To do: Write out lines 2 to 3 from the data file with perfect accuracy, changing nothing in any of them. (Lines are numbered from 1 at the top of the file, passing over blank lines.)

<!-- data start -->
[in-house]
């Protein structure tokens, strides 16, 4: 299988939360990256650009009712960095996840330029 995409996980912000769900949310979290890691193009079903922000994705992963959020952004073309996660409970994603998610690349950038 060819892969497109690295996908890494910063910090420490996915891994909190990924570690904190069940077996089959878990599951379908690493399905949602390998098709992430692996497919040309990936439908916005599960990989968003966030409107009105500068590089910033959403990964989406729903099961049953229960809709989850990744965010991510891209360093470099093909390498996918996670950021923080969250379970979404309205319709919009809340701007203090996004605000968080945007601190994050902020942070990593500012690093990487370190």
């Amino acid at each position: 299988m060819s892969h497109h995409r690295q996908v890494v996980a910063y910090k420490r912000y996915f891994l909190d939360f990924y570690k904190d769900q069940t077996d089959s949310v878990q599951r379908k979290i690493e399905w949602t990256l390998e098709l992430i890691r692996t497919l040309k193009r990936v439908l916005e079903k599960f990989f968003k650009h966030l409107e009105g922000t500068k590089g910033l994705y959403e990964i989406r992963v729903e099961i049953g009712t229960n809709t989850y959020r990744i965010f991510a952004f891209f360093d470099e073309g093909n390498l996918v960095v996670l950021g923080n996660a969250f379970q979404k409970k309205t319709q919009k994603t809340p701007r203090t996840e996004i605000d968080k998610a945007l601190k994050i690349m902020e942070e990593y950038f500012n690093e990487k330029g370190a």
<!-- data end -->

């Protein structure tokens, strides 16, 4: 299988939360990256650009009712960095996840330029 995409996980912000769900949310979290890691193009079903922000994705992963959020952004073309996660409970994603998610690349950038 060819892969497109690295996908890494910063910090420490996915891994909190990924570690904190069940077996089959878990599951379908690493399905949602390998098709992430692996497919040309990936439908916005599960990989968003966030409107009105500068590089910033959403990964989406729903099961049953229960809709989850990744965010991510891209360093470099093909390498996918996670950021923080969250379970979404309205319709919009809340701007203090996004605000968080945007601190994050902020942070990593500012690093990487370190």
């Amino acid at each position: 299988m060819s892969h497109h995409r690295q996908v890494v996980a910063y910090k420490r912000y996915f891994l909190d939360f990924y570690k904190d769900q069940t077996d089959s949310v878990q599951r379908k979290i690493e399905w949602t990256l390998e098709l992430i890691r692996t497919l040309k193009r990936v439908l916005e079903k599960f990989f968003k650009h966030l409107e009105g922000t500068k590089g910033l994705y959403e990964i989406r992963v729903e099961i049953g009712t229960n809709t989850y959020r990744i965010f991510a952004f891209f360093d470099e073309g093909n390498l996918v960095v996670l950021g923080n996660a969250f379970q979404k409970k309205t319709q919009k994603t809340p701007r203090t996840e996004i605000d968080k998610a945007l601190k994050i690349m902020e942070e990593y950038f500012n690093e990487k330029g370190a």